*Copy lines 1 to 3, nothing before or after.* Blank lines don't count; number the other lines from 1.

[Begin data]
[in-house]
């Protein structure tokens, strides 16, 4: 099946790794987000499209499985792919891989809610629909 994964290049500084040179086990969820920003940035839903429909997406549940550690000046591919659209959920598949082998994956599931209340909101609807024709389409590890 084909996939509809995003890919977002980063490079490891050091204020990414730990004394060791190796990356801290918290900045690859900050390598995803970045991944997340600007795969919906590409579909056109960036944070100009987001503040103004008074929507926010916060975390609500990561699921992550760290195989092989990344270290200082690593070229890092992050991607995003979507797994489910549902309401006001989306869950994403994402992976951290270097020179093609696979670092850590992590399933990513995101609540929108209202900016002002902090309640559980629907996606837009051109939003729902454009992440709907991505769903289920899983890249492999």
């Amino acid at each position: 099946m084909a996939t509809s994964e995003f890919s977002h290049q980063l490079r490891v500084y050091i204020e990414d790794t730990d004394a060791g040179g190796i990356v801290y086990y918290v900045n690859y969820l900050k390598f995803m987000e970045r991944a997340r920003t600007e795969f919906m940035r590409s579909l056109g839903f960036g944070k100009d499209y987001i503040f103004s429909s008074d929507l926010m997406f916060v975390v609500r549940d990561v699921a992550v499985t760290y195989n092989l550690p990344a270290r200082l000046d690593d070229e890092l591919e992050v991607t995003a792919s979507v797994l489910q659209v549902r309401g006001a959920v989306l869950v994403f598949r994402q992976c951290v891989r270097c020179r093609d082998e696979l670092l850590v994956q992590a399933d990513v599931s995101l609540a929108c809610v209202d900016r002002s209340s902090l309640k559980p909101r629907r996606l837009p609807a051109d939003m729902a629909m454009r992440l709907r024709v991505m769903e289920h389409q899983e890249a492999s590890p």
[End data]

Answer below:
[in-house]
């Protein structure tokens, strides 16, 4: 099946790794987000499209499985792919891989809610629909 994964290049500084040179086990969820920003940035839903429909997406549940550690000046591919659209959920598949082998994956599931209340909101609807024709389409590890 084909996939509809995003890919977002980063490079490891050091204020990414730990004394060791190796990356801290918290900045690859900050390598995803970045991944997340600007795969919906590409579909056109960036944070100009987001503040103004008074929507926010916060975390609500990561699921992550760290195989092989990344270290200082690593070229890092992050991607995003979507797994489910549902309401006001989306869950994403994402992976951290270097020179093609696979670092850590992590399933990513995101609540929108209202900016002002902090309640559980629907996606837009051109939003729902454009992440709907991505769903289920899983890249492999």
């Amino acid at each position: 099946m084909a996939t509809s994964e995003f890919s977002h290049q980063l490079r490891v500084y050091i204020e990414d790794t730990d004394a060791g040179g190796i990356v801290y086990y918290v900045n690859y969820l900050k390598f995803m987000e970045r991944a997340r920003t600007e795969f919906m940035r590409s579909l056109g839903f960036g944070k100009d499209y987001i503040f103004s429909s008074d929507l926010m997406f916060v975390v609500r549940d990561v699921a992550v499985t760290y195989n092989l550690p990344a270290r200082l000046d690593d070229e890092l591919e992050v991607t995003a792919s979507v797994l489910q659209v549902r309401g006001a959920v989306l869950v994403f598949r994402q992976c951290v891989r270097c020179r093609d082998e696979l670092l850590v994956q992590a399933d990513v599931s995101l609540a929108c809610v209202d900016r002002s209340s902090l309640k559980p909101r629907r996606l837009p609807a051109d939003m729902a629909m454009r992440l709907r024709v991505m769903e289920h389409q899983e890249a492999s590890p």